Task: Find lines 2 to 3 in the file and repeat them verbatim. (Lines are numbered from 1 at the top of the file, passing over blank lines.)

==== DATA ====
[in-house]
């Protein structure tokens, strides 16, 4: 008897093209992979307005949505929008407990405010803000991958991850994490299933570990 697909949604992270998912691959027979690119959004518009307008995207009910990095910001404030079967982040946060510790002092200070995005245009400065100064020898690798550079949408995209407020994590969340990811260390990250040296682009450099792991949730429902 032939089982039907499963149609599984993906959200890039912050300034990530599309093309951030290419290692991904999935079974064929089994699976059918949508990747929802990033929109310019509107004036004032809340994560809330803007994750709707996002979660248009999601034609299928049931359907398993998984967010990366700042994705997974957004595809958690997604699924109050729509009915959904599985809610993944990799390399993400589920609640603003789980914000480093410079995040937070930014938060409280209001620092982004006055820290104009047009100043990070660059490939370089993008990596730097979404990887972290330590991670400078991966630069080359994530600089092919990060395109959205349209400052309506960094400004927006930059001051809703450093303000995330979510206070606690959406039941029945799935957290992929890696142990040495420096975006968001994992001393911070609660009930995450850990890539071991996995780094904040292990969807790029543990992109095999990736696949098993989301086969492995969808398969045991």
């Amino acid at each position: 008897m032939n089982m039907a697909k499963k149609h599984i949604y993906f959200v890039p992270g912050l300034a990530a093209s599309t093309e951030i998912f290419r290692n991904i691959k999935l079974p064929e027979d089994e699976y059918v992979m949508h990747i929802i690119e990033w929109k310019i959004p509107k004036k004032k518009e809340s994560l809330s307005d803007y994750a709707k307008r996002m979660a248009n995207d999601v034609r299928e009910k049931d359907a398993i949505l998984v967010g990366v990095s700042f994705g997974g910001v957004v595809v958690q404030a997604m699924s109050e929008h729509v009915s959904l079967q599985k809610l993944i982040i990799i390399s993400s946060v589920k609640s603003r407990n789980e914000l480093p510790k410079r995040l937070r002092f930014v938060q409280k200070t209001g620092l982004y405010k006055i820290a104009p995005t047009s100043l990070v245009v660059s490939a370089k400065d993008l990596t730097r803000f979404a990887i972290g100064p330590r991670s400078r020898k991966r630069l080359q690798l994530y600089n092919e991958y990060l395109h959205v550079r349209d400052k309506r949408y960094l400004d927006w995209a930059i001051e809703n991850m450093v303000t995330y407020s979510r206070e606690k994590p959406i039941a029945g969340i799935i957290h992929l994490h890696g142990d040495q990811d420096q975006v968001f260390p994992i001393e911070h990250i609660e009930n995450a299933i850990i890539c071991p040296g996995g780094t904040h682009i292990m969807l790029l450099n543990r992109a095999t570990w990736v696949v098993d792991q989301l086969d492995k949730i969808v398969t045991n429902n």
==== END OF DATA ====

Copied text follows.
């Protein structure tokens, strides 16, 4: 008897093209992979307005949505929008407990405010803000991958991850994490299933570990 697909949604992270998912691959027979690119959004518009307008995207009910990095910001404030079967982040946060510790002092200070995005245009400065100064020898690798550079949408995209407020994590969340990811260390990250040296682009450099792991949730429902 032939089982039907499963149609599984993906959200890039912050300034990530599309093309951030290419290692991904999935079974064929089994699976059918949508990747929802990033929109310019509107004036004032809340994560809330803007994750709707996002979660248009999601034609299928049931359907398993998984967010990366700042994705997974957004595809958690997604699924109050729509009915959904599985809610993944990799390399993400589920609640603003789980914000480093410079995040937070930014938060409280209001620092982004006055820290104009047009100043990070660059490939370089993008990596730097979404990887972290330590991670400078991966630069080359994530600089092919990060395109959205349209400052309506960094400004927006930059001051809703450093303000995330979510206070606690959406039941029945799935957290992929890696142990040495420096975006968001994992001393911070609660009930995450850990890539071991996995780094904040292990969807790029543990992109095999990736696949098993989301086969492995969808398969045991």
């Amino acid at each position: 008897m032939n089982m039907a697909k499963k149609h599984i949604y993906f959200v890039p992270g912050l300034a990530a093209s599309t093309e951030i998912f290419r290692n991904i691959k999935l079974p064929e027979d089994e699976y059918v992979m949508h990747i929802i690119e990033w929109k310019i959004p509107k004036k004032k518009e809340s994560l809330s307005d803007y994750a709707k307008r996002m979660a248009n995207d999601v034609r299928e009910k049931d359907a398993i949505l998984v967010g990366v990095s700042f994705g997974g910001v957004v595809v958690q404030a997604m699924s109050e929008h729509v009915s959904l079967q599985k809610l993944i982040i990799i390399s993400s946060v589920k609640s603003r407990n789980e914000l480093p510790k410079r995040l937070r002092f930014v938060q409280k200070t209001g620092l982004y405010k006055i820290a104009p995005t047009s100043l990070v245009v660059s490939a370089k400065d993008l990596t730097r803000f979404a990887i972290g100064p330590r991670s400078r020898k991966r630069l080359q690798l994530y600089n092919e991958y990060l395109h959205v550079r349209d400052k309506r949408y960094l400004d927006w995209a930059i001051e809703n991850m450093v303000t995330y407020s979510r206070e606690k994590p959406i039941a029945g969340i799935i957290h992929l994490h890696g142990d040495q990811d420096q975006v968001f260390p994992i001393e911070h990250i609660e009930n995450a299933i850990i890539c071991p040296g996995g780094t904040h682009i292990m969807l790029l450099n543990r992109a095999t570990w990736v696949v098993d792991q989301l086969d492995k949730i969808v398969t045991n429902n």